By Niji NG
When Thiruvananthapuram is all drowned in the devotional dip of Attukal Pongala, the first thing you greet within the city is the devotional songs coming up from seemingly everywhere: from the taxi stands, from shop fronts, from resident association offices and even from cricket clubs. The streets are neatly decorated with coconut leaves. Flex boards are everywhere, welcoming the devotees or portraying the goddess in various avatars.
- Women’s Sabarimala
Attukal BhagavathiTemple, for all its snowballing fame, is a small temple about 4 km from Thiruvananthapuram railway station. The temple, owned and run by a family called Mulla Veettil, attracts a steady stream of devotees throughout the year. On the Pongala Day every year, it eclipses everything else in the capital city and the whole city becomes the temple’s courtyard.
On this festival, women come from all parts of the state – even from across the globe, considering the strong presence of non-resident Keralites in the ritual and all walks of life. With the women restriction in Sabarimala, Attukal Devi temple is seen as the perfect complementary and is hence called “Women’s Sabarimala”. Attukal Pongala is supposedly the largest religious gathering of women in Asia, or even in the whole world.
- The myths
Attukal BhagavathiTemple temple is centuries old. According to the legend, one of the ancestors of the Mulla Veettil family had a dream in which the goddess appeared and asked him to build a temple at the particular location in which the temple is situated now. Another myth associated with the temple is Kannaki, the Tamil mythological figure who burnt the entire city of Madurai in anger against the Pandya king who had killed her husband and set out to Kodungalloor in Kerala. It is believed that Kannaki stayed in Attukal temple en route Kodungaloor. It was during the brief sojourn here that her cosmic rage got subdued, as the myth says.
The temple may not have the magnificence of Sree Padmanabha Swami Temple, which hosts the iconic deity of Thiruvananthapuram. Still, for the devotees, Attukal Devi is powerful and compassionate. She hears their woes, sorrows and wishes and helps them get what they want – sooner or later.
- Pongala – The Offering
Pongala in Malayalam literally means ‘boiling over’. It refers to the act of making payasam or some other sweets as the god’s offering. Though Pongala is offered in almost all temples, but none is as grandiose as Attukal Pongala is.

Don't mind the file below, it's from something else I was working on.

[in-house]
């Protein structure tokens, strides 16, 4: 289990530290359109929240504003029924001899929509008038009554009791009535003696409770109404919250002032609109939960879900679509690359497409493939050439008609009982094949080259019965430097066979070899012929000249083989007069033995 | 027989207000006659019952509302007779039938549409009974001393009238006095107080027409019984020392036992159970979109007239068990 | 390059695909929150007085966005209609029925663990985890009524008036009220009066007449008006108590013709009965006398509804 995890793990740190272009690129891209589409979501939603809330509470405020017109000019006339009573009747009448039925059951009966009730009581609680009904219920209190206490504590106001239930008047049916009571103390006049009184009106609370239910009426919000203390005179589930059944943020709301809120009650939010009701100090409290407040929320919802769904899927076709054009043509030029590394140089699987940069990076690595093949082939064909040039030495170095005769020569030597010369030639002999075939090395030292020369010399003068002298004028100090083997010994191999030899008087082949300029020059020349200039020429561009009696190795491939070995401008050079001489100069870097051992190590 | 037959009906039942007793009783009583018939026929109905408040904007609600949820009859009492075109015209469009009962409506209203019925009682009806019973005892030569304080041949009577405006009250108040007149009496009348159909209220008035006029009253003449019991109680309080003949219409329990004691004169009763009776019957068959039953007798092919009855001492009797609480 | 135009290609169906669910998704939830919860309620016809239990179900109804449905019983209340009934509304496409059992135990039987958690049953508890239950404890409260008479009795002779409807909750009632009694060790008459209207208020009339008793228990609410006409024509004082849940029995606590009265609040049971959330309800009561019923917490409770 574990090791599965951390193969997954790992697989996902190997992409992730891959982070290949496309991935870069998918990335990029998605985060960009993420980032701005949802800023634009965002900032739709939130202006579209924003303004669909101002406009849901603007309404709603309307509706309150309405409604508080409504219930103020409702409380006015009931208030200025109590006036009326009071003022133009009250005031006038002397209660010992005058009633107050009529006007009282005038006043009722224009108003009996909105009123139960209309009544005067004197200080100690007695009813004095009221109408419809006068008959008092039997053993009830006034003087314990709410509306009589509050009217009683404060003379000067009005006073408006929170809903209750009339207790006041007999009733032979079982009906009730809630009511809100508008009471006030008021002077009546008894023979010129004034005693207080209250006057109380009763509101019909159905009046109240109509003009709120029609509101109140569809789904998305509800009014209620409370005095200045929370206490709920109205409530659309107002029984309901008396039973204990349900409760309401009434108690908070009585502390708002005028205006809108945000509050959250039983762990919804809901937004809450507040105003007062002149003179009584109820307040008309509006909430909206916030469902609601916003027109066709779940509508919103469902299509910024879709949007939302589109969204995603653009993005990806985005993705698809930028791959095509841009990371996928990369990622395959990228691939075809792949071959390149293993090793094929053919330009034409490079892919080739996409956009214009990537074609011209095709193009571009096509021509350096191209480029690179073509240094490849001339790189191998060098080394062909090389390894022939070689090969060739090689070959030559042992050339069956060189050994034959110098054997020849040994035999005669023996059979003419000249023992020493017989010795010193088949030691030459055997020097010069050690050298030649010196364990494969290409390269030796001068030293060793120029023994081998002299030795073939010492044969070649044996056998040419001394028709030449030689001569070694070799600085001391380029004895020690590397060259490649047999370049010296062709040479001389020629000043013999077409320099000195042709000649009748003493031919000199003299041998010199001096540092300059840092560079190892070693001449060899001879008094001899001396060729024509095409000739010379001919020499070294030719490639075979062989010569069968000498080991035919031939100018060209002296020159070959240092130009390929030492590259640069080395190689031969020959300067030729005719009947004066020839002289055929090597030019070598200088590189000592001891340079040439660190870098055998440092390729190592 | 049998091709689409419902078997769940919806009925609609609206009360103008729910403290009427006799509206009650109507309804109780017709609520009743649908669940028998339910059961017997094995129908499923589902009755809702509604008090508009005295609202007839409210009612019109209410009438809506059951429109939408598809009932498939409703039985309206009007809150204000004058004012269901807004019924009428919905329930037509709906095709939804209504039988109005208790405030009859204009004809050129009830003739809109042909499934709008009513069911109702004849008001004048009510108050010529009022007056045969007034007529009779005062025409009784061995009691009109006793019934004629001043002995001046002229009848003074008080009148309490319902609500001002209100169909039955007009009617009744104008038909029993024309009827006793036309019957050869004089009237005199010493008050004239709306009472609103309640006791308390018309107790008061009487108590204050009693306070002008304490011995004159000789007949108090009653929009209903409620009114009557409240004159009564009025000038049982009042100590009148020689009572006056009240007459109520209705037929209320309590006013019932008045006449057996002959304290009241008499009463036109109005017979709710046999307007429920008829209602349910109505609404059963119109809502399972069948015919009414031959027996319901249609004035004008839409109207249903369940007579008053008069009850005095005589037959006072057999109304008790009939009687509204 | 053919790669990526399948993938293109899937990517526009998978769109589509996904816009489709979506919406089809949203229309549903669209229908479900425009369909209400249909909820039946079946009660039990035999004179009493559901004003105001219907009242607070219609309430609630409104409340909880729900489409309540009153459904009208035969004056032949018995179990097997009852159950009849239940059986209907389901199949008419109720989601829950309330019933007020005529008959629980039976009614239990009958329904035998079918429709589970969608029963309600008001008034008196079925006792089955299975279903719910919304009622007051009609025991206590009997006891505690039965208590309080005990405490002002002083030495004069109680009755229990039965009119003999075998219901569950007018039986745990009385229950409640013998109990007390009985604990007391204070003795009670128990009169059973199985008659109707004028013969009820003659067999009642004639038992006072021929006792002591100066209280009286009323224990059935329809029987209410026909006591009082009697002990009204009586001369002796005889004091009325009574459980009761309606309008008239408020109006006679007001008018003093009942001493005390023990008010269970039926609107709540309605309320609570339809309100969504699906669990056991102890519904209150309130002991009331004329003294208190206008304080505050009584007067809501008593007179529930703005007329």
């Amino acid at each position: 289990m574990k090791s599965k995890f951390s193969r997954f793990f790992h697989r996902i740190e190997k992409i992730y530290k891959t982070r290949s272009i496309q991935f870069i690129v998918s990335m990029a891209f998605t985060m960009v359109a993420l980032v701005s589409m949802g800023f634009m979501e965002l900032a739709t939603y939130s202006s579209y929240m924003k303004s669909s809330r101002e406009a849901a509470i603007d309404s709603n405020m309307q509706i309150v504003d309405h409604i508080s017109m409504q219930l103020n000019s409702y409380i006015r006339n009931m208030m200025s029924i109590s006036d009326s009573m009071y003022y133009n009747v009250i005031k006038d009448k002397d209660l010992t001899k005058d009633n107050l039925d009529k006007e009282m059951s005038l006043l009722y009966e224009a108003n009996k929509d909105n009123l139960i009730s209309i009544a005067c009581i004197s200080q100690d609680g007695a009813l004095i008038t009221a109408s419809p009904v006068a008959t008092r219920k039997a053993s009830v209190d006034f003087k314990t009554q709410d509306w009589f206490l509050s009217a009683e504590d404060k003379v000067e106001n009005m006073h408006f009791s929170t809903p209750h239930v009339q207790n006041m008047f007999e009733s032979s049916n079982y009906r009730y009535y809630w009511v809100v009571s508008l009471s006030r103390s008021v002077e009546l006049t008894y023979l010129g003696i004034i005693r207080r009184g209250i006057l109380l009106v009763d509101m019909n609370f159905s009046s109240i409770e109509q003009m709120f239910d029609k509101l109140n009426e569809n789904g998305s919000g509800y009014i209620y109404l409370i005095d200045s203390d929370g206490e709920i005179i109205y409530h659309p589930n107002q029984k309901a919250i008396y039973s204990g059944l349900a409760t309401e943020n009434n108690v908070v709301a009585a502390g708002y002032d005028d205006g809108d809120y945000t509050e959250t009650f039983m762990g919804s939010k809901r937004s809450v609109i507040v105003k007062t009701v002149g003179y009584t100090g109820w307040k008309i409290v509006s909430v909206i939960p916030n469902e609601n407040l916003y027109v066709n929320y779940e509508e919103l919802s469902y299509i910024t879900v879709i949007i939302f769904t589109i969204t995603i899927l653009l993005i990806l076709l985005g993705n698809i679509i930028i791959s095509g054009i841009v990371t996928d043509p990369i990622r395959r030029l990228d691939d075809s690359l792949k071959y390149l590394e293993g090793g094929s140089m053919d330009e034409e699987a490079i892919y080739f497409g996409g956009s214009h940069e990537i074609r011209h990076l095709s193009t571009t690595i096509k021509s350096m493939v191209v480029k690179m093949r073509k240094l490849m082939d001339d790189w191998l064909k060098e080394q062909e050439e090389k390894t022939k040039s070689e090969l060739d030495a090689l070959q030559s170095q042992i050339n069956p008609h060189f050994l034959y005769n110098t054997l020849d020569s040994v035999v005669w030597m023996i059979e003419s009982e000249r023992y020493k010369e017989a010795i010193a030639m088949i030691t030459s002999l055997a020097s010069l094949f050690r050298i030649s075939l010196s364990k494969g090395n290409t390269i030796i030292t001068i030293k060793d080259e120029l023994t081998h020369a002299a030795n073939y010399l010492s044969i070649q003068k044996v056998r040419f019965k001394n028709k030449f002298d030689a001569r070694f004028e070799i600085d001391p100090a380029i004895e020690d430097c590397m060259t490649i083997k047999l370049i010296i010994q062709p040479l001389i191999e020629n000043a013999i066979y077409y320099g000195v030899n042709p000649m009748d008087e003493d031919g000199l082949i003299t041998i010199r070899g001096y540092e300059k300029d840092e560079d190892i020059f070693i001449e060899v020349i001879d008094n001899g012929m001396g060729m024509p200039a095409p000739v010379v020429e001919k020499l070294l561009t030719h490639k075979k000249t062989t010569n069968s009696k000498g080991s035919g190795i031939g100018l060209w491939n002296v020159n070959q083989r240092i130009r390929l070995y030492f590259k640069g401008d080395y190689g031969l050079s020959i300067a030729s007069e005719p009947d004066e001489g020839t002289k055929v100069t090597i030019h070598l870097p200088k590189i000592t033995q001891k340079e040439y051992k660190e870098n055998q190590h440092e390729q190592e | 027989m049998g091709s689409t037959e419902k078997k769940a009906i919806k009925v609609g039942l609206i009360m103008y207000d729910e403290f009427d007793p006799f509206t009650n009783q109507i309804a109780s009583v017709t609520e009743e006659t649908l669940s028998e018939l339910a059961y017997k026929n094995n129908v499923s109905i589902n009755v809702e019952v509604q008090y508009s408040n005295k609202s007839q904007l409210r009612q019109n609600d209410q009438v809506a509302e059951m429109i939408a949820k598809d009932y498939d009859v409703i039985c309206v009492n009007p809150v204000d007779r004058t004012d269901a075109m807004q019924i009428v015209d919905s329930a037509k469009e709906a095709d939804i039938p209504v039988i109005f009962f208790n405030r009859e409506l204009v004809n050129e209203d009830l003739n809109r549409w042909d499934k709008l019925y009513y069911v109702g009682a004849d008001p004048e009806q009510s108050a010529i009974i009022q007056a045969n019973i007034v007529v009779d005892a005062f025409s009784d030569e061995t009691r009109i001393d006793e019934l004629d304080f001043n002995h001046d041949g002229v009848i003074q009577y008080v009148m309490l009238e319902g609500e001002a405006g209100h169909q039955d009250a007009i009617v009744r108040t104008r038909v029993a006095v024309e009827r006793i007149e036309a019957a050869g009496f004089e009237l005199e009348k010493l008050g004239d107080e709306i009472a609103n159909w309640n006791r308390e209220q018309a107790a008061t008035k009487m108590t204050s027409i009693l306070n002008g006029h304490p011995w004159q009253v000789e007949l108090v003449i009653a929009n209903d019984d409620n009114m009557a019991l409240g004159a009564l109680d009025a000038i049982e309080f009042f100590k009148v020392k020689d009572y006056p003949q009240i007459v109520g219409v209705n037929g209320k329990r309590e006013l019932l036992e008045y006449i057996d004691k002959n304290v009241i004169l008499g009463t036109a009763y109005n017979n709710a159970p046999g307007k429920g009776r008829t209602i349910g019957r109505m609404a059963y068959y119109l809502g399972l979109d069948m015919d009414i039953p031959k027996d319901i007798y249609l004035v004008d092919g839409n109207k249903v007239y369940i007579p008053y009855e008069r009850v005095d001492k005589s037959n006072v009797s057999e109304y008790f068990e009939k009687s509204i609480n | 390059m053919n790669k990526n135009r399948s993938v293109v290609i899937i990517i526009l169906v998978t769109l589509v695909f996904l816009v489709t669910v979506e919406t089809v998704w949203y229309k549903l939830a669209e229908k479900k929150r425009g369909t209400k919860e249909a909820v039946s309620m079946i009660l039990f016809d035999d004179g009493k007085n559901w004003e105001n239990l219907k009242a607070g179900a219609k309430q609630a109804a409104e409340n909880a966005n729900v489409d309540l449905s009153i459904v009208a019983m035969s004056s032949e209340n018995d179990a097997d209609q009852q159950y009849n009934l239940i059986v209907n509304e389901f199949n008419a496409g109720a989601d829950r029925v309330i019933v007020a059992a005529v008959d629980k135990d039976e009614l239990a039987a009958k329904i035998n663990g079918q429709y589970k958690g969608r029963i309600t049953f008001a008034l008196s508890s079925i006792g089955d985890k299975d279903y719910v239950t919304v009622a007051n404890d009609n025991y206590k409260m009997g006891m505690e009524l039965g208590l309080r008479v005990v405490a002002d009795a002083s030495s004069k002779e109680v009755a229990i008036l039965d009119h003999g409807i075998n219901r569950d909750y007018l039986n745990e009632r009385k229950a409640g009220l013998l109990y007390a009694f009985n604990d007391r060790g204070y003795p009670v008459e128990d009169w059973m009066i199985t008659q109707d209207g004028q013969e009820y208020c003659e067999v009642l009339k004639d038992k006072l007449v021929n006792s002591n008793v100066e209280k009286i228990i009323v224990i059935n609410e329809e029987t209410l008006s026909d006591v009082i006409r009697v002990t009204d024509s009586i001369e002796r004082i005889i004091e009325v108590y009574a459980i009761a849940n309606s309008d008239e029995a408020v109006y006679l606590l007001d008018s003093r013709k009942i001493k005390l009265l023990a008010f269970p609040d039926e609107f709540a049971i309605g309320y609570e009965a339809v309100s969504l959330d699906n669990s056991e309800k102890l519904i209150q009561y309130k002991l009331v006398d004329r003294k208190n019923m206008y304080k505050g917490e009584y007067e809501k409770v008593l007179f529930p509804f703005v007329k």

Pongala is conducted in open air. Preparing the fire place, three stones (three blocks of bricks) are placed at a convenient location. Dried wood or dried parts of coconut leaves are used for making fire and a pot is placed over the fireplace in which payasam and other sweets are prepared.
- Attukal Pongala – The Festival
A culmination of 10 day-long festivities in the temple, Attukal Pongala is held on the 10th day. Interestingly, one has to go to the temple a couple of days in advance and stay there to ‘book’ a fireplace in the temple premises. Only the most die-hard of the devotees manage to get that. The rest of them have to satisfy with a comfortable point on the streets of Thiruvananthapuram city – in front of houses, shops, government offices or even at bus stops.
On the festival morning, the city streets are filled with fireplaces and bricks. The devotees bring the ingredients for making the offering. Pongala is prepared out of rice, coconut gratings, jaggery, sugar, banana, dry grapes, ashew nuts, honey, ghee, and cardamom. The Pongala starts from the time when the first fireplace is lighted by the temple priest. Smoke fills the city air. There are celebrities in the Pongala and there are ordinary women. There are the young and the old. There are even some foreigners offering the Pongala.
Everybody makes payasam. Some make multiple types of payasam. Some also make appams (cakes) using different types of leaves. The Pongala will conclude sometime in the afternoon when the priest comes. And finally, devotees fold their hands and offer what they have made to the god in the ecstatic culmination of the ritual.
Note: This year’s Attukal pongala is being held today: February 23, 2016.